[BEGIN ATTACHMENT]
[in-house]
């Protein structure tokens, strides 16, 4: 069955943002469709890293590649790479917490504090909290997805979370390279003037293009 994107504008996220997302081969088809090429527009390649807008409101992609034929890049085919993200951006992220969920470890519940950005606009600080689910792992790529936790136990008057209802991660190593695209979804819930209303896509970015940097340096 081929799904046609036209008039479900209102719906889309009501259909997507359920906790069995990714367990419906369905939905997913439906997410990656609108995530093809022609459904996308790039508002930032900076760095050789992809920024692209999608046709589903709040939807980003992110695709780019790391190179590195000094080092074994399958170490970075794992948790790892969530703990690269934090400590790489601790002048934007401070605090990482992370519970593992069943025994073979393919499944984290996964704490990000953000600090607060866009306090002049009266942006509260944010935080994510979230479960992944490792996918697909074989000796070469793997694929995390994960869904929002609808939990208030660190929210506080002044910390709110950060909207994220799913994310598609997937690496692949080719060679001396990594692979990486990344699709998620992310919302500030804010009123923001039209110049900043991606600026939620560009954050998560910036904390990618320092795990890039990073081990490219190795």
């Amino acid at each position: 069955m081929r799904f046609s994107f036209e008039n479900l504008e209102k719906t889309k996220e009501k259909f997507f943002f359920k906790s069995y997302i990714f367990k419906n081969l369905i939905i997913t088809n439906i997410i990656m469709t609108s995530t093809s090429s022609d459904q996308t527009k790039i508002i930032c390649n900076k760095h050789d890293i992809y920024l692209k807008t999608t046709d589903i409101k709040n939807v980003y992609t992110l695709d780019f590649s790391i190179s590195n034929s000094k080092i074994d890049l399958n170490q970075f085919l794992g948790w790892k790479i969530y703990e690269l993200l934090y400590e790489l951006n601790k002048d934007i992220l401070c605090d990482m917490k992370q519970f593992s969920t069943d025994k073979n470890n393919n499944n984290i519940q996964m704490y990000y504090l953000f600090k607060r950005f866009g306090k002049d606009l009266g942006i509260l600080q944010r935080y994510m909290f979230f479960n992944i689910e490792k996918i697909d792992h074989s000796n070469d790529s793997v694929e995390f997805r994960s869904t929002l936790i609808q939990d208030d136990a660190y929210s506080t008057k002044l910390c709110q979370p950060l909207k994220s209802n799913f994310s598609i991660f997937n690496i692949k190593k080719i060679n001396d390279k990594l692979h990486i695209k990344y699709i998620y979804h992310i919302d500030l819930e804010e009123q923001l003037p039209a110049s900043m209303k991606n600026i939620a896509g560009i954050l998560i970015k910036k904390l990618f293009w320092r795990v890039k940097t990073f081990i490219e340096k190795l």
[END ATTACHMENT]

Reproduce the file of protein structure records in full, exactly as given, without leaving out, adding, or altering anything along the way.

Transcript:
[in-house]
């Protein structure tokens, strides 16, 4: 069955943002469709890293590649790479917490504090909290997805979370390279003037293009 994107504008996220997302081969088809090429527009390649807008409101992609034929890049085919993200951006992220969920470890519940950005606009600080689910792992790529936790136990008057209802991660190593695209979804819930209303896509970015940097340096 081929799904046609036209008039479900209102719906889309009501259909997507359920906790069995990714367990419906369905939905997913439906997410990656609108995530093809022609459904996308790039508002930032900076760095050789992809920024692209999608046709589903709040939807980003992110695709780019790391190179590195000094080092074994399958170490970075794992948790790892969530703990690269934090400590790489601790002048934007401070605090990482992370519970593992069943025994073979393919499944984290996964704490990000953000600090607060866009306090002049009266942006509260944010935080994510979230479960992944490792996918697909074989000796070469793997694929995390994960869904929002609808939990208030660190929210506080002044910390709110950060909207994220799913994310598609997937690496692949080719060679001396990594692979990486990344699709998620992310919302500030804010009123923001039209110049900043991606600026939620560009954050998560910036904390990618320092795990890039990073081990490219190795």
């Amino acid at each position: 069955m081929r799904f046609s994107f036209e008039n479900l504008e209102k719906t889309k996220e009501k259909f997507f943002f359920k906790s069995y997302i990714f367990k419906n081969l369905i939905i997913t088809n439906i997410i990656m469709t609108s995530t093809s090429s022609d459904q996308t527009k790039i508002i930032c390649n900076k760095h050789d890293i992809y920024l692209k807008t999608t046709d589903i409101k709040n939807v980003y992609t992110l695709d780019f590649s790391i190179s590195n034929s000094k080092i074994d890049l399958n170490q970075f085919l794992g948790w790892k790479i969530y703990e690269l993200l934090y400590e790489l951006n601790k002048d934007i992220l401070c605090d990482m917490k992370q519970f593992s969920t069943d025994k073979n470890n393919n499944n984290i519940q996964m704490y990000y504090l953000f600090k607060r950005f866009g306090k002049d606009l009266g942006i509260l600080q944010r935080y994510m909290f979230f479960n992944i689910e490792k996918i697909d792992h074989s000796n070469d790529s793997v694929e995390f997805r994960s869904t929002l936790i609808q939990d208030d136990a660190y929210s506080t008057k002044l910390c709110q979370p950060l909207k994220s209802n799913f994310s598609i991660f997937n690496i692949k190593k080719i060679n001396d390279k990594l692979h990486i695209k990344y699709i998620y979804h992310i919302d500030l819930e804010e009123q923001l003037p039209a110049s900043m209303k991606n600026i939620a896509g560009i954050l998560i970015k910036k904390l990618f293009w320092r795990v890039k940097t990073f081990i490219e340096k190795l």